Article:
Team SEQ Elevates!

Editors Note:  Today's post is brought to you by our intern-extraordinaire Emily Walker.  Emily has been on fire this summer, always a few steps ahead of us and able to proactively make office life at SEQ that much easier.  From obsessively organizing our event materials, mastering excel spreadsheets with ease, processing research projects in a speedy (but thorough) fashion and accompanying us on client meetings - it would certainly appear that we don't oversee coffee runners here! Emily's last day is this Friday, and we couldn't be more sad to see her go!  However, with only one semester left until her big graduation day - we know it won't be long before we see her again!  Best of luck Emily - thanks for being such a rock star!
[Air Heart] Team SEQ

Last week, Team SEQ went to ELEVATE, a one-day conference about technology, social media, and marketing for events (brought to us by BizBash and Eventbrite – thanks guys!).  The day was filled with tons of different speakers who gave AMAZING insight on social media and events. The funny thing was, there was one phrase that kept popping up over and over again, no matter who was speaking: “Tell the story"

Such a simple (and obvious) concept, but as we all know - it can be incredibly difficult to implement. As planners, it’s our job to “tell the story” with each event. Duh! But what happens when we hit a roadblock in the creative process? Here are three (of the many amazing) tips we learned at Elevate that can help reignite the creative flame and provide for a more open-minded, unconventional and practical solution to tell your clients' stories:

Decorating vs. Conceptual Ideas – flowers are not always the answer. When figuring out design for an event, don’t just go with what you have done before and what might be suitable and expected. Think about the story you’re telling at that event. Start by going crazy and thinking so far outside of the box it seems insane -this is exactly where the magic happens.  (SEQ sidenote: Some of our BEST ideas come from brainstorming sessions that allow us to believe we just won the lotto.  Go big or go home as we say!)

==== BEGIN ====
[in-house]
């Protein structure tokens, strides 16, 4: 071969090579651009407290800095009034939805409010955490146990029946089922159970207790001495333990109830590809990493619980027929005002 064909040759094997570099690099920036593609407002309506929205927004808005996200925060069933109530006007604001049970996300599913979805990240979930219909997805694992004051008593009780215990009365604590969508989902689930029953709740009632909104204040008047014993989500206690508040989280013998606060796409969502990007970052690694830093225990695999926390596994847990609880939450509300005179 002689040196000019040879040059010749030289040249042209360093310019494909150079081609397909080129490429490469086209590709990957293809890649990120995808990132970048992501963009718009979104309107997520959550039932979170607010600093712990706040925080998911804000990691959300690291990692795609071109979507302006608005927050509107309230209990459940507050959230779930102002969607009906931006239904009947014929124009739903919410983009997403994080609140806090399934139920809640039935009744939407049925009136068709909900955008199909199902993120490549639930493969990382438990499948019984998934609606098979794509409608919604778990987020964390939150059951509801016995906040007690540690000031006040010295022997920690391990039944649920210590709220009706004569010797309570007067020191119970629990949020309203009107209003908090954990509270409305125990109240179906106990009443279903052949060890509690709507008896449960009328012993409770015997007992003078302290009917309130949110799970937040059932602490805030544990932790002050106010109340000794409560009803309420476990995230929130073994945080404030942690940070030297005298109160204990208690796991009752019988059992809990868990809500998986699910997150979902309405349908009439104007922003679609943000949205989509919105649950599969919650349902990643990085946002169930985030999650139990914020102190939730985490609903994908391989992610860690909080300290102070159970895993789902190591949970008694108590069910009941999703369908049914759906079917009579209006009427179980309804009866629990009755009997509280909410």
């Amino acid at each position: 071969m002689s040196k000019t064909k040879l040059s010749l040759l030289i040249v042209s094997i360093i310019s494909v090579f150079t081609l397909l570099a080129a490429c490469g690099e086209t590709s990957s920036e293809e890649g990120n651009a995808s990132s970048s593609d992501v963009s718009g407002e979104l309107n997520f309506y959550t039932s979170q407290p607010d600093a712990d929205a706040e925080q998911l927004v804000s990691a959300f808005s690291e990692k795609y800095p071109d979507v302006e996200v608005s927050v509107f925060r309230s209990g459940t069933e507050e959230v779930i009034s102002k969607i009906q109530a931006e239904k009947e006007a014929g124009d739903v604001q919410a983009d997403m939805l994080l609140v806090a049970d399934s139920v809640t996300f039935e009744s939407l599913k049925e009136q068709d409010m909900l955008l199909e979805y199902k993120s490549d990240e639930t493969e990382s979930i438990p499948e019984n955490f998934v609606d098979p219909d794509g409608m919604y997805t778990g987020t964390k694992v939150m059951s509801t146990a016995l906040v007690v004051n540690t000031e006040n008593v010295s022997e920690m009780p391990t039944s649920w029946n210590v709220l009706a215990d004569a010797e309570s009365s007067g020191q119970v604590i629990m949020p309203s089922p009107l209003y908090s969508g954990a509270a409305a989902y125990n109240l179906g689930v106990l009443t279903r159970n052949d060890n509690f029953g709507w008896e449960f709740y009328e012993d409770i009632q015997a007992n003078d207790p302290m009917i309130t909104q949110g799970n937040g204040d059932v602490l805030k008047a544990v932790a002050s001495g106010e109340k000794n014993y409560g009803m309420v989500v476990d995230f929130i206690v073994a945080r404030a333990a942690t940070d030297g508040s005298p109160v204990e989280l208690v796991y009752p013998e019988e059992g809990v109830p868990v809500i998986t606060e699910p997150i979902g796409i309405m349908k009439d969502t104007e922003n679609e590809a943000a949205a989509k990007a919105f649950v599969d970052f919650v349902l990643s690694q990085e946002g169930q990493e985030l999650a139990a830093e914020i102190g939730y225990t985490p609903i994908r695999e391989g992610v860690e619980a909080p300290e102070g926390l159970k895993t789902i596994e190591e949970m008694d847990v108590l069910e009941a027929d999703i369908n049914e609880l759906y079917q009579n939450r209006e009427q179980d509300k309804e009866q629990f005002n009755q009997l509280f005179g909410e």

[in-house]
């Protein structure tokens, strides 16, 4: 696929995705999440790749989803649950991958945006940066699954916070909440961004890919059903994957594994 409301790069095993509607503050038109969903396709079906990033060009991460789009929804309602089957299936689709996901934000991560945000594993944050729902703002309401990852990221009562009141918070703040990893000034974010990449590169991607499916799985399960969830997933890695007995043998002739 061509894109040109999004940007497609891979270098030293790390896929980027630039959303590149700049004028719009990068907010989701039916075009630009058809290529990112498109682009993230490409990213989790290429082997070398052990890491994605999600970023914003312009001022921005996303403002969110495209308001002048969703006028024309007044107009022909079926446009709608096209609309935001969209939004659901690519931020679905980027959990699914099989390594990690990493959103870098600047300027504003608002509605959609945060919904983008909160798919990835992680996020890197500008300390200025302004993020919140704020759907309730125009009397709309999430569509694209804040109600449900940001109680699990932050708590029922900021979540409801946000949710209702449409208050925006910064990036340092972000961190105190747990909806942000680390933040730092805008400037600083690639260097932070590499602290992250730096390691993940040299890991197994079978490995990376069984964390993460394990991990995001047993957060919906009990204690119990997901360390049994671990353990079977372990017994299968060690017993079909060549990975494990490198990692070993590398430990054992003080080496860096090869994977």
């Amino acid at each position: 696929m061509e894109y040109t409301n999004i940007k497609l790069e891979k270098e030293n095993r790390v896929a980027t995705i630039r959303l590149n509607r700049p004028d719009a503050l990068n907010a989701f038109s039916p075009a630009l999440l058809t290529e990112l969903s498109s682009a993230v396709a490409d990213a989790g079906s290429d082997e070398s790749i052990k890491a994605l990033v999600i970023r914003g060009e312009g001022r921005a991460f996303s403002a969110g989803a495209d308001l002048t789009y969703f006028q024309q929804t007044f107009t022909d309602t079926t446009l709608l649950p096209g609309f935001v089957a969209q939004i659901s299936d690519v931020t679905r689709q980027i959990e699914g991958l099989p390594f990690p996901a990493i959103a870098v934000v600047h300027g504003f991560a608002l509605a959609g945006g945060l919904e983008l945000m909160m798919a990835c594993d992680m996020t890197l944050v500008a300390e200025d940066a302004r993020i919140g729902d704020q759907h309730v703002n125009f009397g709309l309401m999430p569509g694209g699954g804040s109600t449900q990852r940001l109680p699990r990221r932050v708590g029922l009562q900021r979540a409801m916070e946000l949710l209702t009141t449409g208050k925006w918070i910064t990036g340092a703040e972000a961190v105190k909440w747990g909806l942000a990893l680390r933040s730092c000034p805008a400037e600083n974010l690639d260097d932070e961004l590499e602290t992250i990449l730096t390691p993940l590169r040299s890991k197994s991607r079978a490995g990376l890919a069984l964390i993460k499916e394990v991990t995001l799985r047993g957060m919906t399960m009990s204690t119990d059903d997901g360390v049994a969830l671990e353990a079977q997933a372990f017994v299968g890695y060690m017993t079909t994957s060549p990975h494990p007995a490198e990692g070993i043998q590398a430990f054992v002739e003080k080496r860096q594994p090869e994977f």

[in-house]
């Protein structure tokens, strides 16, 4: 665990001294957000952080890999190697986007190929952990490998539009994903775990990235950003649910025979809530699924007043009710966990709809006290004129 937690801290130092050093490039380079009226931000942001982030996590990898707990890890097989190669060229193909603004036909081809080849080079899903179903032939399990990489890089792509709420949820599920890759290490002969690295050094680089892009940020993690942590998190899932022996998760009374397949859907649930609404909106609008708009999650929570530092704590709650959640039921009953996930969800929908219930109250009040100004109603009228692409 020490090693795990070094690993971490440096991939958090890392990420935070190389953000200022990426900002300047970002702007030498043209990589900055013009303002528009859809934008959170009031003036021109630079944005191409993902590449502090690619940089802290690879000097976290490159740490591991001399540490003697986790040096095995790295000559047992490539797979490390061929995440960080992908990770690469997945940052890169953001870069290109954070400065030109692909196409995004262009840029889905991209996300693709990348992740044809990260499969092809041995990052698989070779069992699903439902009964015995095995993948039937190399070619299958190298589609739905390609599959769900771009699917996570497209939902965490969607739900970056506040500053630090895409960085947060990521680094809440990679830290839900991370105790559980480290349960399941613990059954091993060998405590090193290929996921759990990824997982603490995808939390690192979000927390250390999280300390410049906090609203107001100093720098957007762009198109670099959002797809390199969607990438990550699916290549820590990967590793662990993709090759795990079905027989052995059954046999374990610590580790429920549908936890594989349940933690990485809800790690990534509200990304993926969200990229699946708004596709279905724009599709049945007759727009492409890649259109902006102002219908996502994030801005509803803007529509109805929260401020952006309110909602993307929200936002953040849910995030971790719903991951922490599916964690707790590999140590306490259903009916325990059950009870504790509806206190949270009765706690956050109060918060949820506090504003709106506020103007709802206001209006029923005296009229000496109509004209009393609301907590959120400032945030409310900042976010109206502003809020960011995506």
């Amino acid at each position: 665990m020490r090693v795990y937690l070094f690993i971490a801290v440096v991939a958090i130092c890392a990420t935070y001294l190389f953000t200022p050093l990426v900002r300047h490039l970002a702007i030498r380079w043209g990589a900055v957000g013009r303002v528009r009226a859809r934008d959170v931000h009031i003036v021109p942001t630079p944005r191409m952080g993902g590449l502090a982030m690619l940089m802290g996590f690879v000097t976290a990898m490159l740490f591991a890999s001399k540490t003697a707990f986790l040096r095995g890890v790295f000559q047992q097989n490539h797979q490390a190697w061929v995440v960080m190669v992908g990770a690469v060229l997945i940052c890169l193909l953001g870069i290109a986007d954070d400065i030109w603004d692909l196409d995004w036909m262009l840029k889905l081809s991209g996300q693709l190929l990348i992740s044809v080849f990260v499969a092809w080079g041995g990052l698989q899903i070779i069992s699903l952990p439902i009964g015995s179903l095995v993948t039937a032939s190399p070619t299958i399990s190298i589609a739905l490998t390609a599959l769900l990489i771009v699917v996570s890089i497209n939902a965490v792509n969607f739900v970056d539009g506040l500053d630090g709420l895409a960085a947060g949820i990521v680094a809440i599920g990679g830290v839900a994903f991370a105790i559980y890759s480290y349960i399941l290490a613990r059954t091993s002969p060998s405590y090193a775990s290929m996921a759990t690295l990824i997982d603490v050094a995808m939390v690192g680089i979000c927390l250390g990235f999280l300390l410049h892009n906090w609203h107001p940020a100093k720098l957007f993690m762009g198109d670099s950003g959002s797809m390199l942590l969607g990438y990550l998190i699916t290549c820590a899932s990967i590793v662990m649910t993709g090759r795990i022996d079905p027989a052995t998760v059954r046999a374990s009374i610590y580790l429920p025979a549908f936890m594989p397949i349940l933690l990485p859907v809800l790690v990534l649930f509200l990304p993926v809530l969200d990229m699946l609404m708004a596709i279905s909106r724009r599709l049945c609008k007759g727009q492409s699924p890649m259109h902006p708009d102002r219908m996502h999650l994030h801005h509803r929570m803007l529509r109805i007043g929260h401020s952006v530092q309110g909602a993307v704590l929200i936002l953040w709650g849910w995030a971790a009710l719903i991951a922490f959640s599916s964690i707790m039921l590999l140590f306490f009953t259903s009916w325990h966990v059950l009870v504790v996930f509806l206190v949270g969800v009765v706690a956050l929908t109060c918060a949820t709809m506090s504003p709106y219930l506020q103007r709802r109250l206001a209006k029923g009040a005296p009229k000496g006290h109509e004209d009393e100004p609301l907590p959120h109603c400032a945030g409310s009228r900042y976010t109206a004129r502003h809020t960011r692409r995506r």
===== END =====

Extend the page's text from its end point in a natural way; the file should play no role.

Choose the Best Channel of Communication – If you wouldn’t actually read the e-blast you’re about to send, don’t expect that others will too. Same goes with advertising your event through constant e-vites, facebook posts, Times Square billboards, carrier pigeons – you name it. Know your audience and tell the story in a way that they will surely notice and listen.

Make it Short & Sweet – In today’s noisy world, people barely have time to read a tweet! Even if they are paying attention, they probably have their TV, iPad and iPod all on at the same time (I’m listening to music as I write this and have already checked my email twice - hey! I'm multitasking-- right?). If you want the story to be heard, you have to grab your audience’s attention in the first glance and get to the point before they move onto the next thing.

What have been your best, craziest, out-of-the-box “tell the story”  moments?  Doesn't matter when it occurred during the planning process- before/during/after a recent event -- spill the beans!